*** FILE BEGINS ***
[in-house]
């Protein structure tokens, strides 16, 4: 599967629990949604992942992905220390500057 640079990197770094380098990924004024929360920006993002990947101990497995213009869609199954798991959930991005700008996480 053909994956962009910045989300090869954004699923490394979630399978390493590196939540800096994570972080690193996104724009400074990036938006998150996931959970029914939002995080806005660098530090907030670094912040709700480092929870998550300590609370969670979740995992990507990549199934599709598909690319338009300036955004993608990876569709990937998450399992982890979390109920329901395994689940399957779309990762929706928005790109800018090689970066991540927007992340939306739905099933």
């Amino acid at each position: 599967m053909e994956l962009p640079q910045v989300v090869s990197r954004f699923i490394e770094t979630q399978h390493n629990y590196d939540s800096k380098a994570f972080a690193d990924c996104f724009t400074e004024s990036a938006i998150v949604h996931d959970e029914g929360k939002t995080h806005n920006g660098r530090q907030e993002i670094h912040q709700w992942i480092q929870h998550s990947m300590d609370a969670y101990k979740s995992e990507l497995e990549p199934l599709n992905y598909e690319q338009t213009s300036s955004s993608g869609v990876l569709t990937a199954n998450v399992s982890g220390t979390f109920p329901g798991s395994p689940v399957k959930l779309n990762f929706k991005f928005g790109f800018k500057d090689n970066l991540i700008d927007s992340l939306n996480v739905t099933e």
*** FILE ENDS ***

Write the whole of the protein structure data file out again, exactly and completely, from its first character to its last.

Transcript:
[in-house]
């Protein structure tokens, strides 16, 4: 599967629990949604992942992905220390500057 640079990197770094380098990924004024929360920006993002990947101990497995213009869609199954798991959930991005700008996480 053909994956962009910045989300090869954004699923490394979630399978390493590196939540800096994570972080690193996104724009400074990036938006998150996931959970029914939002995080806005660098530090907030670094912040709700480092929870998550300590609370969670979740995992990507990549199934599709598909690319338009300036955004993608990876569709990937998450399992982890979390109920329901395994689940399957779309990762929706928005790109800018090689970066991540927007992340939306739905099933």
């Amino acid at each position: 599967m053909e994956l962009p640079q910045v989300v090869s990197r954004f699923i490394e770094t979630q399978h390493n629990y590196d939540s800096k380098a994570f972080a690193d990924c996104f724009t400074e004024s990036a938006i998150v949604h996931d959970e029914g929360k939002t995080h806005n920006g660098r530090q907030e993002i670094h912040q709700w992942i480092q929870h998550s990947m300590d609370a969670y101990k979740s995992e990507l497995e990549p199934l599709n992905y598909e690319q338009t213009s300036s955004s993608g869609v990876l569709t990937a199954n998450v399992s982890g220390t979390f109920p329901g798991s395994p689940v399957k959930l779309n990762f929706k991005f928005g790109f800018k500057d090689n970066l991540i700008d927007s992340l939306n996480v739905t099933e």